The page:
11:10 GMT14 April 2021
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    Last month, the US Department of Defense formally decreed that a decision on full-rate production of the F-35 jet is on indefinite hold due to technical challenges and the impact of COVID19.

    The news of the US Air Force launching a study to develop a new fighter jet, more suitable for a “low-end fight” than the expensive F-35, sparked outrage online after a Forbes article described the report as “a tacit admission” that the fifth-gen fighter had failed.

    Chief of Staff Gen. Charles Q. Brown Jr. said on 17 February that USAF was launching a study to develop a fighter that has a fifth-gen capability, a sixth-gen capability as well as “a mix for the lower-end fight”. He refuted the idea of buying more F-16 fighter jets, since they were developed in the 1970s, saying he needs a “clean sheet design”, a “fourth-and-a half/fifth-gen minus” aircraft.

    Brown also pointed at the complicated and expensive design of F-35 fighters, comparing the jet to an expensive sportscar: “You don’t drive your Ferrari to work every day, you only drive it on Sundays. This is our ‘high end’ [fighter], we want to make sure we don’t use it all for the low-end fight … We don’t want to burn up capability now and wish we had it later.”

    The top USAF officer explained that there are engine wear issues with F-35 jets due to their “high use rate” and heavy deployment pace, given their relative newness in the fleet.

    This caused an outrage online after Forbes called the news of the USAF developing another fighter jet an admission that the F-35 programme was a failure by Pentagon, saying that the costly F-35 since its very outset had been intended to replace the ageing F-16.

    Gargantuan Programme

    The United States currently has two models of fifth-gen fighter jets on duty: the F-22 Raptor and F-35 Lightning II, which is actually a family of similar multirole combat aircraft. The F-22 jet, being designed primarily as an air superiority fighter, has seen its production cut due to high costs and lack of air-to-air missions. The F-35 was designed as a result of the Joint Strike Fighter programme, aiming to replace a vast range of ageing warplanes for several countries, including the US F-16, A-10, the famous British V/STOL Harrier II’s, Tornados, and so on.

    There are three main variants of the F-35 fighter jet developed for various purposes. The warplanes have considerable differences, including wing size and a short takeoff and vertical landing capability, which adds a big fan in the centre of the fuselage and an engine that can turn its nozzle down.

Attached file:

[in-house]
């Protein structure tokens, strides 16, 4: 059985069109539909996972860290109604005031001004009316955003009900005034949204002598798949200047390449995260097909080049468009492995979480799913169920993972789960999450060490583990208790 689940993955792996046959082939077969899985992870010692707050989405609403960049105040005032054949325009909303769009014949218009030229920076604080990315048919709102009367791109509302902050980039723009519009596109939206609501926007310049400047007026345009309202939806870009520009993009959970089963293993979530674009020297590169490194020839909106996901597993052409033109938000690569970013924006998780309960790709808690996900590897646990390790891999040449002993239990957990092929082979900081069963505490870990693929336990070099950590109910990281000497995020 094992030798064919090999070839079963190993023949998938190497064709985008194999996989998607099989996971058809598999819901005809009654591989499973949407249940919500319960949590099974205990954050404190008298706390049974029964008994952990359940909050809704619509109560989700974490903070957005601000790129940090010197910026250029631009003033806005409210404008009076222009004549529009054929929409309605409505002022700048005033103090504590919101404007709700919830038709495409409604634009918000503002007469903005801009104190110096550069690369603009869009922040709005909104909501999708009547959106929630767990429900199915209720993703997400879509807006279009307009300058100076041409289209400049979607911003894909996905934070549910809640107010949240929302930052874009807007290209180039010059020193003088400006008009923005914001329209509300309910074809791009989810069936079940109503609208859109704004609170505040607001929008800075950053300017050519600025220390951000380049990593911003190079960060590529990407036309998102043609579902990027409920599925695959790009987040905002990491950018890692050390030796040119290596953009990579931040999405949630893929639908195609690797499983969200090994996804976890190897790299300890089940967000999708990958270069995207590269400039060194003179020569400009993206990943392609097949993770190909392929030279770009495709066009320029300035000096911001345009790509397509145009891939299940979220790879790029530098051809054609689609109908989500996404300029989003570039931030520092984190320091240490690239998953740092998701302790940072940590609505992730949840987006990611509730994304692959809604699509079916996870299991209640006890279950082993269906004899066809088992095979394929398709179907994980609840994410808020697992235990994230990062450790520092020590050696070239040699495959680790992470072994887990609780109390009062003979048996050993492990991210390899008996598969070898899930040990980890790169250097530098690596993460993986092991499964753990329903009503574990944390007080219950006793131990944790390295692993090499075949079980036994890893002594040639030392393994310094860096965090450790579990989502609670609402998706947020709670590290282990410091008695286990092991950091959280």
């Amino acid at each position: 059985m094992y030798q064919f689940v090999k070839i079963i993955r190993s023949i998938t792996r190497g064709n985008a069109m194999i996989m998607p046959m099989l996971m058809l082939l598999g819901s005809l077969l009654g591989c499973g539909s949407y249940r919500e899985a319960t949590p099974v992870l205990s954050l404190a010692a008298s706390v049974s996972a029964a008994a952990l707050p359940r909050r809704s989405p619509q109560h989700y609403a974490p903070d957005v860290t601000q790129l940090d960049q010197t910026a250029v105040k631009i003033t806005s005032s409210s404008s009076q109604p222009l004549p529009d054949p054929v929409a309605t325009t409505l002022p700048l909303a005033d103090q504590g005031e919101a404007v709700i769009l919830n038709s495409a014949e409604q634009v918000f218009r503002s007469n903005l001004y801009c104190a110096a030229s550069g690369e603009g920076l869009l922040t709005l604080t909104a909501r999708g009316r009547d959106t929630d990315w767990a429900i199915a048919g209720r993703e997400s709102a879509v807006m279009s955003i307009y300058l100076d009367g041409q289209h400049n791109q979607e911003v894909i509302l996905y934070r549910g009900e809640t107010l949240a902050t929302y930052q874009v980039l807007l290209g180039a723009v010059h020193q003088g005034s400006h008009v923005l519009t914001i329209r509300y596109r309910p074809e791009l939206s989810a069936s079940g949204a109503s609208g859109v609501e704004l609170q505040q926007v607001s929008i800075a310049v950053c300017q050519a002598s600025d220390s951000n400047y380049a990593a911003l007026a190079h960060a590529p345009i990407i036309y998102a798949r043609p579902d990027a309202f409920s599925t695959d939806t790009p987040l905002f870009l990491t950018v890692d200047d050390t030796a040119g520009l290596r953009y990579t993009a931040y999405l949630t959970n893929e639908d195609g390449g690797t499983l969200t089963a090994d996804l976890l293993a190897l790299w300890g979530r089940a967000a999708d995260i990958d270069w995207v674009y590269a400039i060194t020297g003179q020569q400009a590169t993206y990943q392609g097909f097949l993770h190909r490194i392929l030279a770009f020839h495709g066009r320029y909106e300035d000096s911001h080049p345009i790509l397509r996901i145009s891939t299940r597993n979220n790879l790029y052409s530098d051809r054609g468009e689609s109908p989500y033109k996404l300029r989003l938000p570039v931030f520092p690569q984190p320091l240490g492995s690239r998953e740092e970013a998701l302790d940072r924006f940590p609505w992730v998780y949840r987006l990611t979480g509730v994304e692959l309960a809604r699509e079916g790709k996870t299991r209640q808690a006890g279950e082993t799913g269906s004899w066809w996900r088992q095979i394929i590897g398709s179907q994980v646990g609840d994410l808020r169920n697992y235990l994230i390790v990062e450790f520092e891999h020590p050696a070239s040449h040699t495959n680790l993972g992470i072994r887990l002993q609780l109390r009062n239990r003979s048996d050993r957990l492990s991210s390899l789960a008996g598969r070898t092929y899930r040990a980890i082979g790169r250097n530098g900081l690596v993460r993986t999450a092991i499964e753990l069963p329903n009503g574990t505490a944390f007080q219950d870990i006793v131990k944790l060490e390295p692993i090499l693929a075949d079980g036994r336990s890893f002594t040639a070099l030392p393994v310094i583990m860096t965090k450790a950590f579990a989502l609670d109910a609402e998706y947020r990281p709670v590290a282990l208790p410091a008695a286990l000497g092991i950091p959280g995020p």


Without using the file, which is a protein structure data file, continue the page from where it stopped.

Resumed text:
Two F-35B Lightning II's with Marine Fighter Attack Squadron 211, "The Wake Island Avengers" land onboard HMS Queen Elizabeth off the coast of the United Kingdom on 22 September, 2020.

    The Joint Strike Fighter programme included Northrop Grumman and BAE besides Lockheed and was funded by US and its allies, including the UK, Australia, Canada, Italy, Norway, Denmark, and the Netherlands. Turkey also participated in the programme, but US had put the delivery of the jets to its NATO comrade on hold over fears that Ankara’s freshly out-of-the-box Russian-made S-400 missile defence systems could detect vulnerabilities in F-35s and transmit the data to Moscow.

    The massive programme wasn’t cheap in the first place, with an expected price of $200 bln in 2001 when Lockheed Martin Corp. won the contest, and it was famously plagued by delays cost overruns, bringing the overall acquisition price tag to $406.5 billion by 2017.

    The total lifetime cost was calculated to be more than $1.5 trillion, which included, however, operations and maintenance up to 2070.

    The aircraft isn’t cheap to run either, with Lockheed saying it costs about $36,000 per flight hour to run and expressing hopes to bring this cost down to $25,000 by 2025. This is lower than that of another 5-th gen fighter, the F-22A, which has a cost per hour of $68,362 or  F-15C’s $41,921, but, still higher than the F-16C’s $22,514 and A-10C’s $17,716, which are the aircraft the F-35 had to replace.

    fifth-generation fighter plane, US Defense Department, Pentagon, Lockheed Martin, F-22 Raptor, F-35 II Joint Strike Fighter Program, F-35, US
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